All About Nursing · Hospice & Palliative Care

Pain Assessment- ABCDE Mnemonic Approach (Reading & Sharing)

Asking patient about the extent of pain and assessing systematically.

Believing that the degree of pain the patient reports is accurate.

Choosing the appropriate method of pain control for the patient and circumstances.

Delivering pain interventions appropriately and in a timely, logical manner.

Empowering patients and family by helping them to have control of the course of treatment.

The 5 key elements of pain assessment include:

  • Words: use to describ pain, such as burning, stabbing, deep, shooting, and sharp. Some may complain of pressure, squeezing, and discomfort rather than pain.
  • Intensity: use the appropriate scale to quantify the degree of pain.
  • Location: where patient indicates pain.
  • Duration: constant or comes and goes, breakthrough pain.
  • Aggravating/ alleviating factors: those things that increase the intensity of pain and those that relieve the pain.

The best assessment of the patient’s pain is his own report. All other information is assessed as supporting this support. However, when this method is restricted or unavailable, physical signs and symptoms can help the nurse’s assessment capabilities. It is important to be familiar with the patient’s baseline or resting information to give a clear picture of the body changes may go through when experiencing significant pain. Systolic blood pressure, heart rate, and respiration may all increase above the patient’s normal parameters. Tightness or tension may be felt in major muscle groups. Posturing can also occur: the patient may guard areas of the body, curl around themselves in a “fetal” position or hold certain body portions rigid. Calling out, increased volume in speech, and moaning can also be indicators. Facial expressions such as flat affect or grimacing and distraction from their surroundings also indicate a significant increase in the stressful stimulus.

Barriers to Optimal Pain Assessment:

  • Professional:
    • Healthcare providers may lack knowledge about pain assessment and management of different patient populations or may carry out assessments based on personal perceptions rather than validated pain assessment instrucments. Some may be concerned about managing adverse effects or the patient’s development of tolerance or addition.
    • Healthcare providers may lack empathy for patient’s suffering. Lack cultural awareness may affect interpretation of pain. For examples, patients in cultures that encourage expression of pain may be assessed as having more pain that patients from culture that value stoicism.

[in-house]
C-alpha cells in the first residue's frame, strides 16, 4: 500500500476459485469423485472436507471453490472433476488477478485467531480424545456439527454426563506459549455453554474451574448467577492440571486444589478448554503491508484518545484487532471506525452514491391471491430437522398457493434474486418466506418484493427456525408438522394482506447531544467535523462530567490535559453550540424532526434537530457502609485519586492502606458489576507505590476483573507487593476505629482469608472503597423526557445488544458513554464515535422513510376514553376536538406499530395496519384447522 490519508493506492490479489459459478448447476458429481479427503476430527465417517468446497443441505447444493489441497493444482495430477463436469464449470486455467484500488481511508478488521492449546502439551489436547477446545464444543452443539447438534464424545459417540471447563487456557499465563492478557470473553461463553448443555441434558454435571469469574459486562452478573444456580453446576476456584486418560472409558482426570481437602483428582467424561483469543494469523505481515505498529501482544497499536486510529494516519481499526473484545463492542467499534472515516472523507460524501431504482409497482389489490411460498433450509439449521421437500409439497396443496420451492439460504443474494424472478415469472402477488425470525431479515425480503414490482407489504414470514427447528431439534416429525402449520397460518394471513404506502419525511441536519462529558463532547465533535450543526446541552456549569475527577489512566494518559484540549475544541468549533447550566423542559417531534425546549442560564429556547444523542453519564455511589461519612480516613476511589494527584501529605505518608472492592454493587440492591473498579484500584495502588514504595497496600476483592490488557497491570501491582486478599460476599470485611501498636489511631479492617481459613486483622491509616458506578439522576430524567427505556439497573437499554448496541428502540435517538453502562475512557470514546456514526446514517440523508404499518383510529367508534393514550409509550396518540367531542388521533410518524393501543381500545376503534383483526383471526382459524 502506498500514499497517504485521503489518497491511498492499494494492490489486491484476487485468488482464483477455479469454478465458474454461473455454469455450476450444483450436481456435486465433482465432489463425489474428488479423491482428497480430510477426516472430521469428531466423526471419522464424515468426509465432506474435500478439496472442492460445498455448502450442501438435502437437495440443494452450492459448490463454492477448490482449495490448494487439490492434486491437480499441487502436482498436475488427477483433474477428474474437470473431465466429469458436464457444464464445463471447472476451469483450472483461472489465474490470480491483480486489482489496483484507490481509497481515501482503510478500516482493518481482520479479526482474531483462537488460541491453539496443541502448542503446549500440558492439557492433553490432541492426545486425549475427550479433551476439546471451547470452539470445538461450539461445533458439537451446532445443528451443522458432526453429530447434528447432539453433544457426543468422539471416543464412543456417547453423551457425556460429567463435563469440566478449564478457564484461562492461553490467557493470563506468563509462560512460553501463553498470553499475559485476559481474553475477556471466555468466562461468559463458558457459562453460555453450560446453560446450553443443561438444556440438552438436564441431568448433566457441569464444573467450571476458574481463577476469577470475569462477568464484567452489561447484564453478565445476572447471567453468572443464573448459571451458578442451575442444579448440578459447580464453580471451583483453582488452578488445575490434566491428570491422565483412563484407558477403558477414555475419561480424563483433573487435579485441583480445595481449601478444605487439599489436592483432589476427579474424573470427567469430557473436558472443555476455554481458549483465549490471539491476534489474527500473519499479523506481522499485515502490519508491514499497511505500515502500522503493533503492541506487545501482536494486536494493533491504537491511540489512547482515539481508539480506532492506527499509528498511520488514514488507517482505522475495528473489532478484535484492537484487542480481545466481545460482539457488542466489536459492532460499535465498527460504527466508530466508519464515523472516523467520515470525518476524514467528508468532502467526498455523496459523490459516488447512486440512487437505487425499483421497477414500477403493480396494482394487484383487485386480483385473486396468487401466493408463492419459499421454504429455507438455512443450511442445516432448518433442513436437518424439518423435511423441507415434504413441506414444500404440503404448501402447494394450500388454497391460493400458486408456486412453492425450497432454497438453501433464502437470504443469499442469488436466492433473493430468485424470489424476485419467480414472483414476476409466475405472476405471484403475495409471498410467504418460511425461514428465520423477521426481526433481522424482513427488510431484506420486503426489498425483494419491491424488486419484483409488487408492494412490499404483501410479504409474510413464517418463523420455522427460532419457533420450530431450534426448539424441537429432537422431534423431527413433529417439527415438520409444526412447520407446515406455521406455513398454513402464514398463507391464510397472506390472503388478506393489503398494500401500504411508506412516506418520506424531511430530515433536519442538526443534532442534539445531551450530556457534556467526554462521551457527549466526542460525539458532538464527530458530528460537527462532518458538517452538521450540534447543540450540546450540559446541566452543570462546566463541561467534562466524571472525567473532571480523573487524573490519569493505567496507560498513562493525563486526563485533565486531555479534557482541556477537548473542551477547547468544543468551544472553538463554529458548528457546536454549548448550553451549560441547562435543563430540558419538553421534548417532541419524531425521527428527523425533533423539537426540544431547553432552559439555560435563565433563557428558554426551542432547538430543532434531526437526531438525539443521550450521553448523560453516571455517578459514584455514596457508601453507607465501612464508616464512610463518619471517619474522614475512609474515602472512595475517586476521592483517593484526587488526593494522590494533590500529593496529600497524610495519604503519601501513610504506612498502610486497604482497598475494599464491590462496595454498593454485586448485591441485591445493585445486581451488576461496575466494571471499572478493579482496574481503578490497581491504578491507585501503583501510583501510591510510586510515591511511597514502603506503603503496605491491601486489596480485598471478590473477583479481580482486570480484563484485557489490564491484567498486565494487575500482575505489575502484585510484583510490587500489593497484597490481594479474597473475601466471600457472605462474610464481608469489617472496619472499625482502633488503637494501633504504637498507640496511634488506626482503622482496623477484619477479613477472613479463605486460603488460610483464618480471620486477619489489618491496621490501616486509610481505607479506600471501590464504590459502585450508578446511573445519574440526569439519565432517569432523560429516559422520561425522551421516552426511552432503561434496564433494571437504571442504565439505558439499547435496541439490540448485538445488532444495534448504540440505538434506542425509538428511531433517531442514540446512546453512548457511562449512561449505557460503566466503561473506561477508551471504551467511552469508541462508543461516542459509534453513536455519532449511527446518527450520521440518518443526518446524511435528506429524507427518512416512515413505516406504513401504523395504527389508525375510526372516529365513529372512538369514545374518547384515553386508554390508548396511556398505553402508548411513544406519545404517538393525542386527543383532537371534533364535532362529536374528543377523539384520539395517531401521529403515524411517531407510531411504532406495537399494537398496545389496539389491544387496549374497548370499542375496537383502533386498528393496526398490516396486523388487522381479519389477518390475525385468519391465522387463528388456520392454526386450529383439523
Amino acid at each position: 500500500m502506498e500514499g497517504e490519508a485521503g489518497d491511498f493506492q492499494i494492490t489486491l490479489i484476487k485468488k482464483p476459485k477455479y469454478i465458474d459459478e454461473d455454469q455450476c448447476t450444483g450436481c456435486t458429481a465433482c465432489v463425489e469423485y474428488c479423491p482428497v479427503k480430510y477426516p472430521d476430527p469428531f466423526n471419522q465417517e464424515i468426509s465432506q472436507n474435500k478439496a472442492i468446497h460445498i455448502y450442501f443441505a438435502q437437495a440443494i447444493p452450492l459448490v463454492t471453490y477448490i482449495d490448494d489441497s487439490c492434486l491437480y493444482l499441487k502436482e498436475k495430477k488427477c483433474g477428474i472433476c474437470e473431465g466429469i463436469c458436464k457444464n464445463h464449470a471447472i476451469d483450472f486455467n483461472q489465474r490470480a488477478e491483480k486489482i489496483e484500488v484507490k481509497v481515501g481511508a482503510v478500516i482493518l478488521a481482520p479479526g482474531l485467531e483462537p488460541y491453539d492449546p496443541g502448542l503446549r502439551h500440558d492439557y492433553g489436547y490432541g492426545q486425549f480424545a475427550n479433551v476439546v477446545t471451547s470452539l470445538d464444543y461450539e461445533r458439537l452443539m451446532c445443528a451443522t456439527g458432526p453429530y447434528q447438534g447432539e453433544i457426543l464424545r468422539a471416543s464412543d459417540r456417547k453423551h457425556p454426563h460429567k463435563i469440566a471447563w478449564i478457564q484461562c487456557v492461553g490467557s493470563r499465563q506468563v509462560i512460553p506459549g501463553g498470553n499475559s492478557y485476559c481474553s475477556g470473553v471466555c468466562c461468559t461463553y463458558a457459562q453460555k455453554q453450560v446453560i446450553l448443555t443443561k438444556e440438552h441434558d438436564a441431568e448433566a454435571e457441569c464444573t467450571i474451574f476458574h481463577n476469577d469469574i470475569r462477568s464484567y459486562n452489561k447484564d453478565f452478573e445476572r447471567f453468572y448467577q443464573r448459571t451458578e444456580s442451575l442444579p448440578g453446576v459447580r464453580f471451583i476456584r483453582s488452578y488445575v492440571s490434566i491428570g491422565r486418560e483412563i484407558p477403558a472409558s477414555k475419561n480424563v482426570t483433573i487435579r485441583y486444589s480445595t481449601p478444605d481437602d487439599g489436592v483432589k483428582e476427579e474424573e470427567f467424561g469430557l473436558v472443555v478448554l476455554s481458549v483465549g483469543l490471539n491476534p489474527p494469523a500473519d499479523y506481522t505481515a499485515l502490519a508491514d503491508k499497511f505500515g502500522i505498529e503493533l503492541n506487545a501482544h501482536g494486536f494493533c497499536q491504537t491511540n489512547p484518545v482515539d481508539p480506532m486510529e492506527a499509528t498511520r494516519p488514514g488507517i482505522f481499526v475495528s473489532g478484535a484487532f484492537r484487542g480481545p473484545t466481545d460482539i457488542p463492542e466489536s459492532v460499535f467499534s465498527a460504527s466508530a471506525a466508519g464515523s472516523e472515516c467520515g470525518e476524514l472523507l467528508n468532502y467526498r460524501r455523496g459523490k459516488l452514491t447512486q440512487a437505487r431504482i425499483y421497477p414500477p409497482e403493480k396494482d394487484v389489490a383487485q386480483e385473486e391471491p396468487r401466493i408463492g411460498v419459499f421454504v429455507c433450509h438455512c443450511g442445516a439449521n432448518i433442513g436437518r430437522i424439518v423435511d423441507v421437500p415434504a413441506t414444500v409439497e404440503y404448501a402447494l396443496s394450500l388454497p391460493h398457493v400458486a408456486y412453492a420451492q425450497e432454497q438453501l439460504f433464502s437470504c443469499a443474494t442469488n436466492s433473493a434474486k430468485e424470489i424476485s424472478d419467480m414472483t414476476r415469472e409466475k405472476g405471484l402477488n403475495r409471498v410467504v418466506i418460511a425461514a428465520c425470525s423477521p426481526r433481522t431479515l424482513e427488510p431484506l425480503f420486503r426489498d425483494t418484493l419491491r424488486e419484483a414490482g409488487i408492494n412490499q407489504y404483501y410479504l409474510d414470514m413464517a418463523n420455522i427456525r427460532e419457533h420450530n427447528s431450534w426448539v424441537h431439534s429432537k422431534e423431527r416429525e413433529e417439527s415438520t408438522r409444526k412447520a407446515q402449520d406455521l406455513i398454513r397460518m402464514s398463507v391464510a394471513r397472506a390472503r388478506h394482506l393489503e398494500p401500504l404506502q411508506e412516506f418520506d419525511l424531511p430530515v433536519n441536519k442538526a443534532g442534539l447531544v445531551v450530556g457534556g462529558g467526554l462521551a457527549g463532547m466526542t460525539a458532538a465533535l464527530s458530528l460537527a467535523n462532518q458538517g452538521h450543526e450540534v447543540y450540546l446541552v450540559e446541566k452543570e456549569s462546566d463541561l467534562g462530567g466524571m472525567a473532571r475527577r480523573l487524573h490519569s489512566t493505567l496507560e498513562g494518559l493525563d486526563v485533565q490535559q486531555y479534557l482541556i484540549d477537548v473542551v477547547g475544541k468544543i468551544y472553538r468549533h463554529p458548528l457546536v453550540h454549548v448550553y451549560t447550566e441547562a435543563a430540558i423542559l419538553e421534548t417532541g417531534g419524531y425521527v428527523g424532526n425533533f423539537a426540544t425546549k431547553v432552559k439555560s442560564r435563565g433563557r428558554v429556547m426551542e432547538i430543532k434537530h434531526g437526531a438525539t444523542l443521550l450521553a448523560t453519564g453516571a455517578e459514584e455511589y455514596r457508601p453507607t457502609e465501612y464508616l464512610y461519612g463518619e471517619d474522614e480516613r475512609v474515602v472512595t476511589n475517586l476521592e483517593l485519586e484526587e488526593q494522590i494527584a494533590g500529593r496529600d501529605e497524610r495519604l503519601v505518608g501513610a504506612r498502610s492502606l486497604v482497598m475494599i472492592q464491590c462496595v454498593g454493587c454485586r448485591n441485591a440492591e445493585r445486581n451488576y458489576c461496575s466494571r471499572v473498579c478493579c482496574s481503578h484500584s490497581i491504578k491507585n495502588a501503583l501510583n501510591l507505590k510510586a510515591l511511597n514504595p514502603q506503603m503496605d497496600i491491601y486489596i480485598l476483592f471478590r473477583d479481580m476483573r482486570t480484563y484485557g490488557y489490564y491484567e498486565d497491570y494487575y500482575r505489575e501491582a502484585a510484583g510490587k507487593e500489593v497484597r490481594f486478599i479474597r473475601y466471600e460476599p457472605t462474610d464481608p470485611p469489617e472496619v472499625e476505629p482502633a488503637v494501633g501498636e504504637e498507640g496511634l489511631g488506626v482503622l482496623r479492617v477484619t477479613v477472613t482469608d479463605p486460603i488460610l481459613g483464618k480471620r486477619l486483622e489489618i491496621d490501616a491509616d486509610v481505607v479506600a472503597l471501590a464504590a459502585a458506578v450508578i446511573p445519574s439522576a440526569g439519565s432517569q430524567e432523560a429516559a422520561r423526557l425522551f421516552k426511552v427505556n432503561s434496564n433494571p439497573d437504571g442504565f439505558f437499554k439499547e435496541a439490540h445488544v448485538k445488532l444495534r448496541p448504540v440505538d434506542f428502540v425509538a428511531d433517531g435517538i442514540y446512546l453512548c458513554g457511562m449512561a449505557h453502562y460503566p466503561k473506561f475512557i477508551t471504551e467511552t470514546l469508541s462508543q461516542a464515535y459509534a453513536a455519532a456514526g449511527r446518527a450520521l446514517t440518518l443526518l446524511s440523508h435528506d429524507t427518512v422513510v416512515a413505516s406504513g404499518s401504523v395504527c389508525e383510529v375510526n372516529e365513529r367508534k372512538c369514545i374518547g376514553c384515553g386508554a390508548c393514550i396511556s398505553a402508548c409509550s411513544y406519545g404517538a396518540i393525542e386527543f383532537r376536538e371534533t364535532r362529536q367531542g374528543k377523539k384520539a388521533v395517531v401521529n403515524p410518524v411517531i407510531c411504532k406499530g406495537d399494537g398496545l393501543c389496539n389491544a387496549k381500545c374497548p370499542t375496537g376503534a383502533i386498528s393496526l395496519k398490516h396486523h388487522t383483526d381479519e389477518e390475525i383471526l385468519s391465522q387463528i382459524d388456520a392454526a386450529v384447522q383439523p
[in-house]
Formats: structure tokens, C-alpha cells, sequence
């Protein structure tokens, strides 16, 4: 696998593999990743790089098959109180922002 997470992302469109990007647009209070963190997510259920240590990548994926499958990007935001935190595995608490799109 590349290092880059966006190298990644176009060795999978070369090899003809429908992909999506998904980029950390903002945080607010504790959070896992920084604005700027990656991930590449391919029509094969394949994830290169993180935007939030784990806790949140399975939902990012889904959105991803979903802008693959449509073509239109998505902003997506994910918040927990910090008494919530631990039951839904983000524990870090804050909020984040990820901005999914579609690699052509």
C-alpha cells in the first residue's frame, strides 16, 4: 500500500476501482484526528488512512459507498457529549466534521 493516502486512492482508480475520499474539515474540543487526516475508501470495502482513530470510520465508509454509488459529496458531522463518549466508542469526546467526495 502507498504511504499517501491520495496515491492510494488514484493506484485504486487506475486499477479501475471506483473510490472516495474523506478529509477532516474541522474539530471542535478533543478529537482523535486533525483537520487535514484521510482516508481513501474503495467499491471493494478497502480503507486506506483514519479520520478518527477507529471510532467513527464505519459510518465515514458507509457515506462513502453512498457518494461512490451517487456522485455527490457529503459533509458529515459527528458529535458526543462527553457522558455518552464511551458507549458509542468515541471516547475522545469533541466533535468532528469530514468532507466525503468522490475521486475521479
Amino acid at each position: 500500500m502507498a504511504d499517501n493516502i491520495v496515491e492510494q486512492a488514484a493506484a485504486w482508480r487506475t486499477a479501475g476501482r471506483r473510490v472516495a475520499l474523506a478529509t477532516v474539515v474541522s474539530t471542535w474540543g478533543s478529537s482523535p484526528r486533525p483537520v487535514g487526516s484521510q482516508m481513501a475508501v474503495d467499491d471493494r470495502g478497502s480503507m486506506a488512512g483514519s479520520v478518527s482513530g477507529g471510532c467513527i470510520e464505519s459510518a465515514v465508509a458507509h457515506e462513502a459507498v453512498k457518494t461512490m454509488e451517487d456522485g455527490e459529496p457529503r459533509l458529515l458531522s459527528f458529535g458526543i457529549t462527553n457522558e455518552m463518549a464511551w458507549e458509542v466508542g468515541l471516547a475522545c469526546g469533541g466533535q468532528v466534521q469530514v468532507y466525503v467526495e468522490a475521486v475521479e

• System: The organization may lack clear policies regarding pain assessment and management and may not have established clear guidelines for consistent use of pain assessment instruments. Additionally, supervision and accountability may be inadequate, and the organization may be concerned about costs and reimbursement for treatment.
  • Patient:
    • For personal or cultural reasons, patients may minimize or overstate the degree of effects of drugs on cognition (confusion, disorientation, lethargy) or other side effects (constipation, nausea, itching). Some may want to protect family from knowing the extrent of pain.
    • Gender can affect pain sensitivity, tolerance, distress, and exaggeration of pain, and the patient’s willingness to report pain, as well as displayed nonverbal cues concerning the patient experience. However, nurses need to be carefull that biases concerning gender experiences with pain do not skew their assessments of pain. They need to be aware that pain experiences are always individual and may differ between the sexes.
  • Family: Cultural biases may influence how the family responds to a patient’s pain, and this can influence the patient’s response as well. Families may lack understanding of the role of pain assessment and management. Some lack understanding about the differentce between addiction and pain control at the end of life. (belows are cultural considerations for pain management):
    • American Indian and Alaskan natives are unwilling to show pain or request medications. Pain is a difficulty that must be endured rather than treated.
    • Asian and Pacific Islanders do not vocalize pain and may have an interest in pursuing nontraditional and nonpharmacological treatments, such as acupuncture, to help relieve pain.
    • Black and African American cultures tend to openly express their pain but still believe that it is to be endured. They may avoid medication because of personal fears of addition or cultural stigmatism.
    • Hispanic culture value the ability to endure pain and suffering as a personal quality of strength. Expression of pain, especially for a male, is considered a sign of weakness. They may feel that pain is a form of godly punishment or trial.
  • Society: Concerns about drug abuse and addiction often permeate society and influence society attitudes toward pain control and appropriate drugs to use. Laws and regulation may make access to certain drugs, such as those derived from marijuana, difficult or impossible to obtain.

Leave a Reply